To the Editor:-Articles and editorials addressing the economics of anesthesia practice are rarely published in Anesthesiology. That makes the recent publication of four articles and two editorials in the May issue all the more unusual, and I applaud the Editorial Board for recognizing the realities forced on all physicians, whether by market forces or by managed care-inspired cost restraints. [1–6] As Shapiro points out in his editorial, Fisher and Macario place the articles in a perspective that challenges all anesthesiologists to examine the economics of their practice.
However, Shapiro's editorial also expresses opinions not acceptable to many anesthesiologists, and his interpretations of history is at variance with the facts as I know them. Although I agree with the basic tenet of his message that perioperative medicine is the future of our specialty, that does not mean that the direct administration of anesthesia by physicians is history! Further, I do not concur with his statement that we are perceived, “as far too expensive for the limited services (i.e., direct physician-administered anesthesia) we render.”
Shapiro's suggestion that the Anesthesia Care Team (ACT) developed in response to this perception and the replacement of “explosive and poorly controllable anesthetic agents in conjunction with limited monitoring capabilities” by better, safer agents and more sophisticated monitoring in the mid-1960s is not true. The ACT functioned much earlier in response to a shortage of trained anesthesiologists and permitted their knowledge and skills to be available to more patients by means of physician extenders.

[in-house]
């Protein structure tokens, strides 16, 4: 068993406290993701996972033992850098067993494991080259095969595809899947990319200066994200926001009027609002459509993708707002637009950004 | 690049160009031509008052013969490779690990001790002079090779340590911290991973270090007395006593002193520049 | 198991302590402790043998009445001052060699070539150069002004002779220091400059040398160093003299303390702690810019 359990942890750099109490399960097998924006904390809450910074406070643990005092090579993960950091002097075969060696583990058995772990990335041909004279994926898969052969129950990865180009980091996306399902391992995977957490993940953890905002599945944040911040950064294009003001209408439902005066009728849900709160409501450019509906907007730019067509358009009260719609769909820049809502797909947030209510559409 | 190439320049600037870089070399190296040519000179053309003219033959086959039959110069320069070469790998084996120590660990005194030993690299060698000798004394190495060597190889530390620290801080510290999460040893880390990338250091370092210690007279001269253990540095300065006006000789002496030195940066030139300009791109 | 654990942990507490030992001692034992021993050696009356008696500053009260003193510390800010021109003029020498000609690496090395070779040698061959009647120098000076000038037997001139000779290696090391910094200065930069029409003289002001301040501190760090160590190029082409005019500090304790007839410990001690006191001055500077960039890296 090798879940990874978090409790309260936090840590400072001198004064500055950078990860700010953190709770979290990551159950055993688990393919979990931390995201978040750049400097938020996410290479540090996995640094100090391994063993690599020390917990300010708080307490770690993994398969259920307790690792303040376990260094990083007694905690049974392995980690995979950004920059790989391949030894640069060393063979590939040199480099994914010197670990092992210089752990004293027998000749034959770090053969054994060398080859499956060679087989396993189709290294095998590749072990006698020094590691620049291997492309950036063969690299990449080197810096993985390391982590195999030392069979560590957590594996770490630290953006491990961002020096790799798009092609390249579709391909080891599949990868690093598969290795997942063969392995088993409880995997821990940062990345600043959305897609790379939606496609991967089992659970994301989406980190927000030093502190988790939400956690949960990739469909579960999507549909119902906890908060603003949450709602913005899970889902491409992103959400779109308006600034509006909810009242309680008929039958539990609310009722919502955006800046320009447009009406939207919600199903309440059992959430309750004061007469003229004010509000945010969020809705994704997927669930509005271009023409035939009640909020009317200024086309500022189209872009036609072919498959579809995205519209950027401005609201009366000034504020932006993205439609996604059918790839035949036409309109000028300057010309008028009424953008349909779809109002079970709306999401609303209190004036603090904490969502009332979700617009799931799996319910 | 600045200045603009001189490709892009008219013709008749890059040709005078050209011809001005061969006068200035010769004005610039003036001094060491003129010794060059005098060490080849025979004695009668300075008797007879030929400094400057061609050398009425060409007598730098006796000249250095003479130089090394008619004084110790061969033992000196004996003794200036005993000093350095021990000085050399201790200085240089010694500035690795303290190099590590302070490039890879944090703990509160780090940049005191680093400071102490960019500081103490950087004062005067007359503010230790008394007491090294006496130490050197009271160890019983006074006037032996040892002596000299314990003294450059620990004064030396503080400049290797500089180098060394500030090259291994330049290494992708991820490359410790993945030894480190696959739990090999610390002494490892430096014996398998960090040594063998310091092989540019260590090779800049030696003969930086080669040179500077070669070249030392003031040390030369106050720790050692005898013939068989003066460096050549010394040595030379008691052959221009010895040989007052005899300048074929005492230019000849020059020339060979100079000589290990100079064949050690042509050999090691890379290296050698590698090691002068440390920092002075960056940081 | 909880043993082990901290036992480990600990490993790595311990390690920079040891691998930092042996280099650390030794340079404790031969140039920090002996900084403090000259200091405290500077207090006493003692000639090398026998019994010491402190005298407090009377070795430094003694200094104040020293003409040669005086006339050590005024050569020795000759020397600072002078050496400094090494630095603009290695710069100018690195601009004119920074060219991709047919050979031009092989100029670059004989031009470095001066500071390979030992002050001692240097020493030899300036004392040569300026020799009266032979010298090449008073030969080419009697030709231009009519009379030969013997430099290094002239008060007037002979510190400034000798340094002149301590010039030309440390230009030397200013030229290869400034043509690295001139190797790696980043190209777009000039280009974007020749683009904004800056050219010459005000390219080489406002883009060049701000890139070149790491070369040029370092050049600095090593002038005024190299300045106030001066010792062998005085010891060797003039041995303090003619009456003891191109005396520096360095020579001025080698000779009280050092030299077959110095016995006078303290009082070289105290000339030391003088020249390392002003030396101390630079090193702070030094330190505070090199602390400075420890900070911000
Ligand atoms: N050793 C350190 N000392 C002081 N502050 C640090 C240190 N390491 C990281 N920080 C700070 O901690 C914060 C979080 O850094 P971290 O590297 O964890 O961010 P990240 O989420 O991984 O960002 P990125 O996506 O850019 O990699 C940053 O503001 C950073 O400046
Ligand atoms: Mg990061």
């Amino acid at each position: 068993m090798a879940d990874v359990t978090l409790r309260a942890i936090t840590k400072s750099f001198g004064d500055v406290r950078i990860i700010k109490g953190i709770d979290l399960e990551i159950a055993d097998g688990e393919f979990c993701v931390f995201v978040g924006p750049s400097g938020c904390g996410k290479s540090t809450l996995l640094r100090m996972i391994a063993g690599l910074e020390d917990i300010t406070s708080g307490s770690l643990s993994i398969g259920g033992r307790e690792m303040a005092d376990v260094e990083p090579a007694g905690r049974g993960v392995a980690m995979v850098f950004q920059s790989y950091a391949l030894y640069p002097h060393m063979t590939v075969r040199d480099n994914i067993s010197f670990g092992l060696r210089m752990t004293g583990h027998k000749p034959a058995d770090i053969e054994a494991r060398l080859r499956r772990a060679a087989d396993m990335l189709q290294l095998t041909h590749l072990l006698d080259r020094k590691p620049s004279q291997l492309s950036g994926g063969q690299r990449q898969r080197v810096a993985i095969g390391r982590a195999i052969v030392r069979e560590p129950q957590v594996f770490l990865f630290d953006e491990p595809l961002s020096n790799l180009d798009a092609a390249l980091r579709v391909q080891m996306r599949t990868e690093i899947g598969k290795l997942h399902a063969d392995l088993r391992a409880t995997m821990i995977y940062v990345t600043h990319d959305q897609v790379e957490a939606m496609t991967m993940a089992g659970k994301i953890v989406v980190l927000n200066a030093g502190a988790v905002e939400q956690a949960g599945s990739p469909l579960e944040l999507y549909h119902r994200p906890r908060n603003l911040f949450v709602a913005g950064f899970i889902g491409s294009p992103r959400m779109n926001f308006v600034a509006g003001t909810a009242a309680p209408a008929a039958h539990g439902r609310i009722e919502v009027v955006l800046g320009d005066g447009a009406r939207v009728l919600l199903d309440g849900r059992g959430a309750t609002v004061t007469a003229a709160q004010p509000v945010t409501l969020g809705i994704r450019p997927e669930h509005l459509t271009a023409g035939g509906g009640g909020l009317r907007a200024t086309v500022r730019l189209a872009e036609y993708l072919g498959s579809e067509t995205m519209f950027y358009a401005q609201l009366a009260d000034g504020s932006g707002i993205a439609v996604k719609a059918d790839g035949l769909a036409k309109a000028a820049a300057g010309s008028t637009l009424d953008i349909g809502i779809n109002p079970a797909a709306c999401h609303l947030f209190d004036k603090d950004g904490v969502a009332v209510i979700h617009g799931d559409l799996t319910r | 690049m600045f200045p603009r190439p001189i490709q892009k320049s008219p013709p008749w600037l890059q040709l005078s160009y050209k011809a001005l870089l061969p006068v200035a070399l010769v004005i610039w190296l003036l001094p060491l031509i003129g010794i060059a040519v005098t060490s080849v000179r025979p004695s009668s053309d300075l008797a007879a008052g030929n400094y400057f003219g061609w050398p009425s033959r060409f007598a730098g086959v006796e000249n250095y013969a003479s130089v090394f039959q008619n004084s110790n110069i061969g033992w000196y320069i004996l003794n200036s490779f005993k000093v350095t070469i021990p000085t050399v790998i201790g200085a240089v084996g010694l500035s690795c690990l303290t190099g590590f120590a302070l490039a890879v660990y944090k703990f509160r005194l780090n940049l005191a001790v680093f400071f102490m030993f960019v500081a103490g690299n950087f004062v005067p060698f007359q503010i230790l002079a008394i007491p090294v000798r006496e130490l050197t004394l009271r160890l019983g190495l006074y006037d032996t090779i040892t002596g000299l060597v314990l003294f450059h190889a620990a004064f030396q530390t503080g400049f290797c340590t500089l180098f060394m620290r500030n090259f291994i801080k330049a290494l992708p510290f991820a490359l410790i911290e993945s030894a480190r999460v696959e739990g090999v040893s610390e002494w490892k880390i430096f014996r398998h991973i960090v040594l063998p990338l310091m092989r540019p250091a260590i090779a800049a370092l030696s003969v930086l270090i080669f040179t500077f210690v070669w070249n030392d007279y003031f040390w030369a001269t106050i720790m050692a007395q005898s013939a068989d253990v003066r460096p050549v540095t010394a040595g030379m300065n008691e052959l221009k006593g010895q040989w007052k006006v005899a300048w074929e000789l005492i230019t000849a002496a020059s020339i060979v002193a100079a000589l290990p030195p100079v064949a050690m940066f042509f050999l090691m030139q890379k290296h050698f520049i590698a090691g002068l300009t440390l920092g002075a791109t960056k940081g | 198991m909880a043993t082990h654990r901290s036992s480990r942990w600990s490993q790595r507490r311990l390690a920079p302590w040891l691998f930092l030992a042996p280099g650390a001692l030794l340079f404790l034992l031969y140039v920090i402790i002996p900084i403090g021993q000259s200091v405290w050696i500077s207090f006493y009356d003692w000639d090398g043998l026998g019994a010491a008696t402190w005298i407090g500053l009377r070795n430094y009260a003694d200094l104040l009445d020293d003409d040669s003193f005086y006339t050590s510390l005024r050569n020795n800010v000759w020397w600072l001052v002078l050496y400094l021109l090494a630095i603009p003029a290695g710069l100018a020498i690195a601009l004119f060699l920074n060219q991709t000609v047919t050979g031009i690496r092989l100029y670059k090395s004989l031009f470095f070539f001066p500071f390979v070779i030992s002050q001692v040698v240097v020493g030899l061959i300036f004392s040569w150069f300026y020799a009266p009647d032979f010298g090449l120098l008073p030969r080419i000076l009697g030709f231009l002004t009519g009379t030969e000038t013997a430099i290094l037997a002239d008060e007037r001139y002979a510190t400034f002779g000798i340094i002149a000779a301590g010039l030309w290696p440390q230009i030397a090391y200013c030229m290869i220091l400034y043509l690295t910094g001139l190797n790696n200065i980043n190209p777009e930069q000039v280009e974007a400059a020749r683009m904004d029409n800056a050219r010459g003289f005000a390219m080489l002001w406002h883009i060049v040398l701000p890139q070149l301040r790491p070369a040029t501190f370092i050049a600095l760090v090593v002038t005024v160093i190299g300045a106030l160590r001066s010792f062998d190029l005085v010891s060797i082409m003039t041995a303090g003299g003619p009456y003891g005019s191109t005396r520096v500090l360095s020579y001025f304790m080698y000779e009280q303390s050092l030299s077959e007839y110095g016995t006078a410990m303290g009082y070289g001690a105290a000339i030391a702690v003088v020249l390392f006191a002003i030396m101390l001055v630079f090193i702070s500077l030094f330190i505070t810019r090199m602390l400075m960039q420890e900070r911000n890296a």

Has the introduction of better agents and monitoring decreased the need for direct administration of anesthesia by physicians? Absolutely not! Rather, it has only permitted us to anesthetize sicker patients for more complex procedures safely. Radical cancer surgery, aggressive trauma surgery, and multiple organ transplants are examples of procedures that developed after the administration of anesthesia became safer. Direct administration of anesthesia to patients may have been the anesthesiologist's sole focus at one time. Today we have exported and greatly expanded our talents to acute and chronic pain management and to critical care. Preoperative preparation (as opposed to evaluation), efficient operating room (OR) management, and satisfaction of patient, surgeon, and hospital administrator are all areas that demand and deserve our attention as perioperative physicians.  The “added value” in these new areas is just that-added-and does not mean the demise of direct administration of anesthesia by physicians is history. To suggest otherwise does a disservice to the many anesthesiologists who practice in this manner and, frankly, denigrates their services.
Norig Ellison, M.D.
Department of Anesthesiology; University of Pennsylvania Medical Center; 3400 Spruce Street; Philadelphia, Pennsylvania 19104–4283
(Accepted for publication July 29, 1997.)